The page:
Business & Finance
News
3/4/2005
10:00 AM
Connect Directly
RSS
E-Mail
50%
50%

Employees Get Lesson In Spyware Prevention

A typical company with 3,000 employees spends $2 million to $7 million combating spam each year, according to research firm Gartner. One of the fastest-growing Internet threats, spyware, is expected to drive these costs even higher. Research firm IDC expects anti-spyware spending to climb from $31 million in 2004 to $305 million by 2008.

Few of the business-technology professionals surveyed in InformationWeek Research's Triple Threat: Spam, Spyware, And Adware survey say that spyware would be less of a problem if employees took the time to thoroughly read user agreements. Of the 400 survey participants who are responsible for their companies' networks or E-mail applications, or are involved in selecting anti-spam and content-filtering software, three in five say that spyware still would be a menace even if employees read their user agreements more carefully. Respondents at companies of all sizes express the same opinion.

Chart: Little HelpWhat companies are doing to combat spyware is educating workers about the danger of the threat. Two-thirds of sites are teaching employees about the possible risk that free games, unauthorized software, or opening E-mail attachments can pose to company security and productivity. Anti-spyware education is a wide-scale initiative, too. Of the study's 193 companies with annual revenue of less than $100 million, three in five are fighting spyware with employee education. Two-thirds of midsize companies also are providing training in spyware prevention. And among the study's 84 sites with annual revenue of $1 billion or more, 61% say anti-spyware education is being used. Not many companies have implemented policies that prohibit the downloading of programs except by authorized personnel. Only two in five of the full 400 sites surveyed have such a policy.

Is a strategy that focuses on employee education the best defense against spyware? Let us know your opinion at the address below.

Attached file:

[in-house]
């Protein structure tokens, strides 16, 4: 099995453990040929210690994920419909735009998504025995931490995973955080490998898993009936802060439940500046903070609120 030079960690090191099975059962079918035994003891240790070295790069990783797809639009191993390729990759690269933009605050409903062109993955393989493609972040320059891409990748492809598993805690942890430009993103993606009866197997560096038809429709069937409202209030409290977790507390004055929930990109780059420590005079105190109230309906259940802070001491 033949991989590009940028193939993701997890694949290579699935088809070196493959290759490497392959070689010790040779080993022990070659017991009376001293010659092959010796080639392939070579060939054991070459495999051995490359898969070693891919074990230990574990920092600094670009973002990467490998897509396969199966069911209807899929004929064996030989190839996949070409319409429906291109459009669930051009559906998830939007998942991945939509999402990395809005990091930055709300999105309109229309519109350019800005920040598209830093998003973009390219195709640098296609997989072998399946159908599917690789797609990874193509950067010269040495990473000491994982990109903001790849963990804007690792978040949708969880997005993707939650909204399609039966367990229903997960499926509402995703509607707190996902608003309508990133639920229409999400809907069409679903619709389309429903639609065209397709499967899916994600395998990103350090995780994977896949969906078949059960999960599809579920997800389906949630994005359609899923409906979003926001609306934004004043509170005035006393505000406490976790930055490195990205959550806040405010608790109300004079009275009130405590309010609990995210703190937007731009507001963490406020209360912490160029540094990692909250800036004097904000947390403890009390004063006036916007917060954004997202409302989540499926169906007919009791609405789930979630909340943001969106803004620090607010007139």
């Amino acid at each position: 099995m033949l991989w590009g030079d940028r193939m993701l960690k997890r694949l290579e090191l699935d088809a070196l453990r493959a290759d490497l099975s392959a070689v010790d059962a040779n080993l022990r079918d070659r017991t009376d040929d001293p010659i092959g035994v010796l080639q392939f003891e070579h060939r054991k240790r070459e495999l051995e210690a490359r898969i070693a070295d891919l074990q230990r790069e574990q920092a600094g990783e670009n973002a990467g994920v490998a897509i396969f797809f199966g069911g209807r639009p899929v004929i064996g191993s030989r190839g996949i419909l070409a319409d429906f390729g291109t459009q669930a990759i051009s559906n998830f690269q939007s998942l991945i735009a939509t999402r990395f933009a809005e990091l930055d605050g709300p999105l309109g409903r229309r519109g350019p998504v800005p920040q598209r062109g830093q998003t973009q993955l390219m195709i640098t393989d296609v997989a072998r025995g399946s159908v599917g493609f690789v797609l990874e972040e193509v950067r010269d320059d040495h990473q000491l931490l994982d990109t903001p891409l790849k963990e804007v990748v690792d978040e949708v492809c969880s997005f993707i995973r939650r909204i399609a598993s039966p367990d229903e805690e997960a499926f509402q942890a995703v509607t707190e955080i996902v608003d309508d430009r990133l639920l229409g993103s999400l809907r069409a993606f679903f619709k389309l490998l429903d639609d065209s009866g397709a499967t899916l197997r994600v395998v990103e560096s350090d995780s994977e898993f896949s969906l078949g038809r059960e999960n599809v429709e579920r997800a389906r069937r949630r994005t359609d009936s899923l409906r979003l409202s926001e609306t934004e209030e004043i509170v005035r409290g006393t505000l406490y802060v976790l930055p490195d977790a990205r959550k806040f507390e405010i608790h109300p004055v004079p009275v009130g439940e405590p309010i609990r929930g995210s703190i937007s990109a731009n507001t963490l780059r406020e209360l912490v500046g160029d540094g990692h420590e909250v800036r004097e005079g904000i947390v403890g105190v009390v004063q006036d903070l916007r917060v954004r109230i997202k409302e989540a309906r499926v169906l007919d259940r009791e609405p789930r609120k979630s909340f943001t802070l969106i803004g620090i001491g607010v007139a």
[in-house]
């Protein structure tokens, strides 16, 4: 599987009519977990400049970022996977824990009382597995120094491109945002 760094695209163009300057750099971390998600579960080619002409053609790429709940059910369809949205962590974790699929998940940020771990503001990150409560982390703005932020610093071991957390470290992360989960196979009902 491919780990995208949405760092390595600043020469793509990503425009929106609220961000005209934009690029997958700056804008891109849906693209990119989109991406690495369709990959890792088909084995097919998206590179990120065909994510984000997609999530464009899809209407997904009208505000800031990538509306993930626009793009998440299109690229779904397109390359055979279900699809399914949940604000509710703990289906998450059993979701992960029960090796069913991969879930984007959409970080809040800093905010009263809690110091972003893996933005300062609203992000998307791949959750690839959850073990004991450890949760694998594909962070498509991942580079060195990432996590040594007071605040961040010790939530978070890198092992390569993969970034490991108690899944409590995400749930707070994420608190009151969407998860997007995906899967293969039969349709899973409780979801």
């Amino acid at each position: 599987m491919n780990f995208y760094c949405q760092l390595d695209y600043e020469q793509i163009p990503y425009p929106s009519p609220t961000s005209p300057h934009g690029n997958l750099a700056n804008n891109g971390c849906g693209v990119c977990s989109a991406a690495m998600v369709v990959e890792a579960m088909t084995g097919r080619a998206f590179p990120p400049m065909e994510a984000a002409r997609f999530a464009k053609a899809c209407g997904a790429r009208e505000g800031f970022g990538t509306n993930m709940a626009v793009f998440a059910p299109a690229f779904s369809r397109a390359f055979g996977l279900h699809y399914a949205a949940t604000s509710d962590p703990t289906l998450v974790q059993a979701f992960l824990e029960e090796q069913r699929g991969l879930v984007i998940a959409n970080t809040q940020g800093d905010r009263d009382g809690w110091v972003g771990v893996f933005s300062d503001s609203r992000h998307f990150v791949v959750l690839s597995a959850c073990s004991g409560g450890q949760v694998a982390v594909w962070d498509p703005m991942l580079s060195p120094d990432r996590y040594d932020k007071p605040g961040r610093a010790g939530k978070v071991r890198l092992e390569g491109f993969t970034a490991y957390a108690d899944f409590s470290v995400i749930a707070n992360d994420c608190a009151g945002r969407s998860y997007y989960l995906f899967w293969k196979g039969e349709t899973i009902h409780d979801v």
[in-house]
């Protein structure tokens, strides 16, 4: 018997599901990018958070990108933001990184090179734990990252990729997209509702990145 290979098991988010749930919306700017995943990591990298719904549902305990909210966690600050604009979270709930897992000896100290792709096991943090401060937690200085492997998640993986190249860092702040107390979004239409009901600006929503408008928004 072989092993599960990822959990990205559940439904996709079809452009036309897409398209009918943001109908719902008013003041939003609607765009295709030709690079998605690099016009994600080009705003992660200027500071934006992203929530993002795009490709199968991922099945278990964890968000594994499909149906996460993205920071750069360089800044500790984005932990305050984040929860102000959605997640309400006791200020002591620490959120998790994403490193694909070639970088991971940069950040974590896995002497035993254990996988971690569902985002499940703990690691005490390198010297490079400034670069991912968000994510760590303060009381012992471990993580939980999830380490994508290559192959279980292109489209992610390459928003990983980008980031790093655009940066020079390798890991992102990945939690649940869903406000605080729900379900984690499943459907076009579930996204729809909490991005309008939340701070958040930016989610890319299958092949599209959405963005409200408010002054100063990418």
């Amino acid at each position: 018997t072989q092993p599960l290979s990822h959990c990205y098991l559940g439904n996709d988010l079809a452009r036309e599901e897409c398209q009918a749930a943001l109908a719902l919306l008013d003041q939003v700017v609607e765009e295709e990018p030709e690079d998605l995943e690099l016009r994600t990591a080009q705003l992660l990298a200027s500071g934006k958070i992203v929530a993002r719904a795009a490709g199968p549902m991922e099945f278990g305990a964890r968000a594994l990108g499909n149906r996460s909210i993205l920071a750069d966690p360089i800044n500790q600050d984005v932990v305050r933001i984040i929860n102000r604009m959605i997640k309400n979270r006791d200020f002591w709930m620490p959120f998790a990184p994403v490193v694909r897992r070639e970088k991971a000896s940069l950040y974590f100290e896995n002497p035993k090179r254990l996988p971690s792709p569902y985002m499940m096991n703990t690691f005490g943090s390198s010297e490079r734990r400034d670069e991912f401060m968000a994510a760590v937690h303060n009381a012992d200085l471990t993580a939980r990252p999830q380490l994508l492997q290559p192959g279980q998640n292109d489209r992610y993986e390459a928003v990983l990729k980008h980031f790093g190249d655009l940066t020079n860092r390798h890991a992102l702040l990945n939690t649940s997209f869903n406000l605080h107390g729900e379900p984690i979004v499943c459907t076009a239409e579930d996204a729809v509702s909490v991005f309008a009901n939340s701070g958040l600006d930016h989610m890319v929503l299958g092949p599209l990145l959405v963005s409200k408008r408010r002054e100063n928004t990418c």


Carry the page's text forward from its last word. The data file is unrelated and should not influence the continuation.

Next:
Helen D'Antoni,
Senior Editor, Research
hdantoni@cmp.com


Written Restrictions
Does your company prohibit unauthorized employees from downloading programs?

Of the companies InformationWeek Research surveyed about their spyware practices, larger businesses are more likely to have a policy that prohibits unauthorized personnel from downloading programs. Nearly half of the 84 sites with annual revenue of $1 billion or more have taken this step.

Chart: Does your company prohibit unauthorized employees from downloading programs?

Comment  | 
Print  | 
More Insights
The Business of Going Digital
The Business of Going Digital
Digital business isn't about changing code; it's about changing what legacy sales, distribution, customer service, and product groups do in the new digital age. It's about bringing big data analytics, mobile, social, marketing automation, cloud computing, and the app economy together to launch new products and services. We're seeing new titles in this digital revolution, new responsibilities, new business models, and major shifts in technology spending.
Register for InformationWeek Newsletters
White Papers
Current Issue
InformationWeek Tech Digest September 18, 2014
Enterprise social network success starts and ends with integration. Here's how to finally make collaboration click.
Flash Poll
Video
Slideshows
Twitter Feed
InformationWeek Radio
Archived InformationWeek Radio
The weekly wrap-up of the top stories from InformationWeek.com this week.
Sponsored Live Streaming Video
Everything You've Been Told About Mobility Is Wrong
Attend this video symposium with Sean Wisdom, Global Director of Mobility Solutions, and learn about how you can harness powerful new products to mobilize your business potential.